An Air Force F-15 Eagle recently destroyed a moving -model T-72 tank during a live-fire test of the Small Diameter Bomb II at White Sands Missile Range, N.M., service leaders said.
"Just this month we had a successful live fire mission. It was an F-15E that targeted a moving T-72 tank surrogate. We're still analyzing the data to get the details of it but the visual indicated it was a direct hit," Lt. Gen. Ellen Pawlikowski, military deputy for Air Force acquisition, told Military.com in an interview.
The test earlier this month was the final live fire mission required for the developmental weapons program to move toward what's called a "Milestone C" full rate production decision, she added.
Pentagon acquisition chief Frank Kendall is expected to approve full-rate production of the weapon by May of this year -- a move which would clear the path for large-scale manufacturing and delivery of the Small Diameter Bomb II, or SDB II.
Ultimately, the Air Force plans to acquire 12,000 SDB II weapons -- which will enter service by 2017, service officials said.
"This was the graduation exercise. This is what the warfighter is going to drop on the bad guys. It is the end to end test. The warhead performed as expected and we ended up putting steel on target which is what the goal is," Jeff White, senior manager, business development, Raytheon, told Military.com.
White explained that the model tank was moving at tactically relevant battle speeds when it was destroyed by the SDB II during the live-fire test.
"Just because you hit a target that does not mean you achieved the right kill metrics. That is what the Air Force is doing right now, analyzing the target to make sure the target destruction was at the right level for the test," White added.
Depending upon the test outcome, there can be catastrophic kill tests or mobility kills designed only to stop a target from moving, he explained.
"Each test has its own metrics," White said.
The SDB II is a new air-dropped bomb that can pinpoint targets from long distances, destroy stationary or moving targets and change course in flight using a two-way data link, Raytheon and Air Force officials said.
The Small Diameter Bomb II represents a technological departure from previously fielded precision-guided air-dropped weapons because of its ability to track and hit moving targets from long distances.
Most of the testing of the SBD II thus far has been on an Air Force F-15 Eagle fighter jet, however the weapon has also been fitted and tested on the F-35 Joint Strike Fighter. Engineers are also working on plans to integrate the bomb onto the F/A-18E/F Super Hornet and F-16 as well, Raytheon officials said.
GPS and laser-guided weapons such as Joint Direct Attack Munitions have been around for decades, however, they have primarily been designed for use against fixed or stationary targets.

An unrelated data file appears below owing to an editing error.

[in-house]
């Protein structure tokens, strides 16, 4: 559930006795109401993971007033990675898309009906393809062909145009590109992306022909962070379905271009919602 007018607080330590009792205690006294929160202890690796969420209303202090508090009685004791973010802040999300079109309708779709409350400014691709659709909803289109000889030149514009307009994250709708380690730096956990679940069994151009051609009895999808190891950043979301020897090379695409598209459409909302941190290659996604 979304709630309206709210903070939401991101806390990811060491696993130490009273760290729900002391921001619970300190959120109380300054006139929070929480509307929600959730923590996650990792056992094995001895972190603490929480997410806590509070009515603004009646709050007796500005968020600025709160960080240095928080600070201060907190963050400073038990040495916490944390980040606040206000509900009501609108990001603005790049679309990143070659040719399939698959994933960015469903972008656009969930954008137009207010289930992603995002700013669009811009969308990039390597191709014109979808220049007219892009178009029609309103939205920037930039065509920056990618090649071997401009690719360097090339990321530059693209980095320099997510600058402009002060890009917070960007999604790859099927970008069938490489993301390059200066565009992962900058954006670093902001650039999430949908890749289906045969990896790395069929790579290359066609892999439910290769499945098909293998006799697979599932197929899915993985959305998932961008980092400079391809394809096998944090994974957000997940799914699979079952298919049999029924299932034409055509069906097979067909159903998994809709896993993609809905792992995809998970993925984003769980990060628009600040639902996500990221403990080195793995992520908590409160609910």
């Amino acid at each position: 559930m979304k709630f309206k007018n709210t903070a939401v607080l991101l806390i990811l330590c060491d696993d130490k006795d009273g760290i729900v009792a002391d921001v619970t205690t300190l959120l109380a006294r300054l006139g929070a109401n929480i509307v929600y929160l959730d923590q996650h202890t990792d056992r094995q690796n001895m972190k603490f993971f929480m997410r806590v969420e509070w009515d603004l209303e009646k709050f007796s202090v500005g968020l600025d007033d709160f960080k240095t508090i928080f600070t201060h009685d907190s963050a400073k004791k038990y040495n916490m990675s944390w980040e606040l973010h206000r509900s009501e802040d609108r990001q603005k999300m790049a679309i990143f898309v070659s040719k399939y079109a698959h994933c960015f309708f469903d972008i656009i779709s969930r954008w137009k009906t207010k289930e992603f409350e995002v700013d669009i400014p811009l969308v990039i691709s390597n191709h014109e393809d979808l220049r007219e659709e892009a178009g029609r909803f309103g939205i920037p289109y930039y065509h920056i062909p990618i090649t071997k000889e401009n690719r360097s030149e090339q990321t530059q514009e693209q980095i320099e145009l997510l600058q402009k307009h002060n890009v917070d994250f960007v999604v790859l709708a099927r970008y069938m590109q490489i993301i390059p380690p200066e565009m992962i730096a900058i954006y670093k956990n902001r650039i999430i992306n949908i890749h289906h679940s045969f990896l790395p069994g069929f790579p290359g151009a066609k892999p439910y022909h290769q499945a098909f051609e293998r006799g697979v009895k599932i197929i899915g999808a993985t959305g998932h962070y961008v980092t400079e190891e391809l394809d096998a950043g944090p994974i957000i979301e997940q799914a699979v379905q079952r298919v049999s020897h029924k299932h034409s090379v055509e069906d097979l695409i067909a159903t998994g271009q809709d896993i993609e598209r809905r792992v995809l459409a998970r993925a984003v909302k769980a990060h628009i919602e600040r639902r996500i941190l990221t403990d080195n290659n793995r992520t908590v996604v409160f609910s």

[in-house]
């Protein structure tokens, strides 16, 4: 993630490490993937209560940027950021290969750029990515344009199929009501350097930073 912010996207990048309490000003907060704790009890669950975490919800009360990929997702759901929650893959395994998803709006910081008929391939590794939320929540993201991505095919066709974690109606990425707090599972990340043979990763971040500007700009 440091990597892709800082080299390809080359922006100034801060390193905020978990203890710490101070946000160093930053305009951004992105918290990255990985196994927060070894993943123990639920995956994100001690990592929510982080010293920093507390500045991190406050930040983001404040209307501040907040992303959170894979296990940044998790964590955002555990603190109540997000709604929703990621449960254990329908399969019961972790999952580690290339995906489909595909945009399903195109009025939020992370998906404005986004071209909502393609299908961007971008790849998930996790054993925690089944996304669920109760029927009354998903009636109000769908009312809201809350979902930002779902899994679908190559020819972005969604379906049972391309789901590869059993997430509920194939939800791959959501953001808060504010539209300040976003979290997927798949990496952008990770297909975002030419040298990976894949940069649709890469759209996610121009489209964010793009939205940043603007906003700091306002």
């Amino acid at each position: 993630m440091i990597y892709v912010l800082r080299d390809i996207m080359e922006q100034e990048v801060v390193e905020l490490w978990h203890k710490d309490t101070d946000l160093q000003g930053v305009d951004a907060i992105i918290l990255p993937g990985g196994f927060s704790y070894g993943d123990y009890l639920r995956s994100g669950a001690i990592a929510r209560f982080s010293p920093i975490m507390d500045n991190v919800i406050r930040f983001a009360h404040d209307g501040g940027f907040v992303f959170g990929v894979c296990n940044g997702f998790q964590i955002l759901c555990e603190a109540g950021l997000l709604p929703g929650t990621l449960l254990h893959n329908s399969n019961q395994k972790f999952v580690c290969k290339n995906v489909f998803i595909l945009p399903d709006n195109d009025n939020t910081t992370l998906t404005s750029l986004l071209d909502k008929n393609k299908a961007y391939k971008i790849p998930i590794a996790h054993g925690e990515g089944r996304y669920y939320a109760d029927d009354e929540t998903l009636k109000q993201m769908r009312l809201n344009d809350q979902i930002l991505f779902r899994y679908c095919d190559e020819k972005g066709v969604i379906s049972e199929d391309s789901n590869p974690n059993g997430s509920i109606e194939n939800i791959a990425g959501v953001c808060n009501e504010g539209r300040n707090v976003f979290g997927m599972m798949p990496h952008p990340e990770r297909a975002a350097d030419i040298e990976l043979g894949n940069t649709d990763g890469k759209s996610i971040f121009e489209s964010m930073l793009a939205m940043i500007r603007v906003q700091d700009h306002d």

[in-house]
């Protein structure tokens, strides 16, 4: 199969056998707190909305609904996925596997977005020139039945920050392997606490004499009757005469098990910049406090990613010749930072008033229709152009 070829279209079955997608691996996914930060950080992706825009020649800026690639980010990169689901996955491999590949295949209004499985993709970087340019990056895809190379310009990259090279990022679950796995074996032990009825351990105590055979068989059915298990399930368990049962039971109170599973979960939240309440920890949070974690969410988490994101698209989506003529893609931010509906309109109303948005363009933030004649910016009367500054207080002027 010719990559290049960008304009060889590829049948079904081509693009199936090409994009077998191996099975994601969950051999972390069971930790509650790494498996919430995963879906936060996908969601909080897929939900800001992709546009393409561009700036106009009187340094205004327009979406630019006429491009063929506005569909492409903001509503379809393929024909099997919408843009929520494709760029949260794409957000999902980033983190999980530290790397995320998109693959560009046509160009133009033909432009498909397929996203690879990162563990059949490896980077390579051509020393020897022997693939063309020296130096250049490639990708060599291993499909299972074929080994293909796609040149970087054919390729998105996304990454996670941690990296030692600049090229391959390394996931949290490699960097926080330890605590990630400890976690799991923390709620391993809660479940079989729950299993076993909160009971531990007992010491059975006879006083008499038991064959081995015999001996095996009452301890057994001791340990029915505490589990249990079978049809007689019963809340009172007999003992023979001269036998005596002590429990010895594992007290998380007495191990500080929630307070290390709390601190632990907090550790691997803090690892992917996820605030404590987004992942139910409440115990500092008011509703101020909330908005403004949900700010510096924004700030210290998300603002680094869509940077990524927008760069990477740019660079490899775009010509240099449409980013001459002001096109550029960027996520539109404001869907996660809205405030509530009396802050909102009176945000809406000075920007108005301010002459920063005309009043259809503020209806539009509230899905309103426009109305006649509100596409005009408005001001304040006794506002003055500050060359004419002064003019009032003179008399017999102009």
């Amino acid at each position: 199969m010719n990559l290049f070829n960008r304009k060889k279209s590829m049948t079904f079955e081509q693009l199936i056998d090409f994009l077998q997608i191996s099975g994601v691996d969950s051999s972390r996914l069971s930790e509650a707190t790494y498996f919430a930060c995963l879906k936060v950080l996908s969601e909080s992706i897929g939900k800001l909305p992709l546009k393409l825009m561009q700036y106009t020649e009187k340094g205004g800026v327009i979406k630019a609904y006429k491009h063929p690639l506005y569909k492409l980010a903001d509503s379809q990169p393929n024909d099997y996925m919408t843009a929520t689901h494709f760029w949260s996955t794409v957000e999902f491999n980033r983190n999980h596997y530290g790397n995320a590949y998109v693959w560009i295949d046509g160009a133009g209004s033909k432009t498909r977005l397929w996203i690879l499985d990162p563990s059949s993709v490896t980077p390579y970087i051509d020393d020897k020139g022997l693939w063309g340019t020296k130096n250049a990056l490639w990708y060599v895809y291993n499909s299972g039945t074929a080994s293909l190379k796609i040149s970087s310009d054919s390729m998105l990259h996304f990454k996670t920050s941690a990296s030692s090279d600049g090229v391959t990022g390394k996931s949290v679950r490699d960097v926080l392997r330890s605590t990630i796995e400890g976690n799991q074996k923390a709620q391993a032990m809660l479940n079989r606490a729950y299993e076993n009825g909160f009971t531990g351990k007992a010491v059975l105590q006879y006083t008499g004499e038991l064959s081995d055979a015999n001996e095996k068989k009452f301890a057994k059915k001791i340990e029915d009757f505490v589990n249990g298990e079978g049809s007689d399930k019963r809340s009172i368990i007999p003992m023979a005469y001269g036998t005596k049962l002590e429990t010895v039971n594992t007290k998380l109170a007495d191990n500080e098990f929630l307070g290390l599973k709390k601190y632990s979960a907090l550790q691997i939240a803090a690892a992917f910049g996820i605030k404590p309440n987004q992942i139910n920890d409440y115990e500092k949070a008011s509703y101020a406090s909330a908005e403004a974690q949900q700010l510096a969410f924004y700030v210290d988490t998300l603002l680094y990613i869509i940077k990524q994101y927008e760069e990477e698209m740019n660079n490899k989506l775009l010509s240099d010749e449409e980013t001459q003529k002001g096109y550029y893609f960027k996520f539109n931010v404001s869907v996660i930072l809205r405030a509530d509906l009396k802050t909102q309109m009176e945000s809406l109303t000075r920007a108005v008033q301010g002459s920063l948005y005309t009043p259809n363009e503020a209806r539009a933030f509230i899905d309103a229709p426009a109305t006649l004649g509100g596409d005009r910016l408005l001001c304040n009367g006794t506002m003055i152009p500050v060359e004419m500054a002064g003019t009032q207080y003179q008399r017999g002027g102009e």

A key part of the SDB II is a technology called a "tri-mode" seeker — a guidance system which can direct the weapon using millimeter wave radar, uncooled imaging infrared guidance and semi-active laser technology.
"The really transformational thing about this product is the fact that our seeker, our tri-mode seeker, allows us to prosecute both those moving and stationary targets from standoff distances to exceed 40 nautical miles both on land and at sea," Mike Jarrett, vice president, air warfare systems, Raytheon, said last summer at the Farnborough Air Show, London.
A tri-mode seeker provides a range of guidance and targeting options typically not used together in one system. Millimeter wave radar gives the weapon an ability to navigate through adverse weather, conditions in which other guidance systems might encounter problems reaching or pinpointing targets.
Imaging infrared guidance allows the weapon to track and hone in on heat signatures such as the temperature of an enemy vehicle. With semi-active laser technology, the weapon can be guided to an exact point using a laser designator or laser illuminator coming from the air or the ground.
Also, the SBD II brings a new ability to track targets in flight through use of a two-way Link 16 and UHF data link, Raytheon officials said.
"The millimeter wave radar turns on first. Then the data link gives it a cue and tells the seeker where to open up and look. Then it turns on its IR (infrared) which uses heat seeking technology," White said.
The SBD II is engineered to weigh only 208 pounds, a lighter weight than most other air dropped bombs, so that eight of them can fit on the inside of an F-35 Joint Strike Fighter, White explained.
If weapons are kept in an internal weapons bay and not rested on an external weapons pod, then an aircraft can succeed in retaining its stealth properties because the shapes or contours of the weapons will not be visible to enemy radar.
About 105 pound of the SDB II is an explosive warhead which encompasses a "blast-frag" capability and a "plasma-jet" technology designed to pierce enemy armor, White explained.
The SDB II also has the ability to classify targets, meaning it could for example be programmed to hit only tanks in a convoy as opposed to other moving vehicles. The weapon can classify tanks, boats or wheeled targets, White added.
The Pentagon and Raytheon have already invested more than $700 million into SBD II development, Raytheon officials said.
-- Kris Osborn can be reached at firstname.lastname@example.org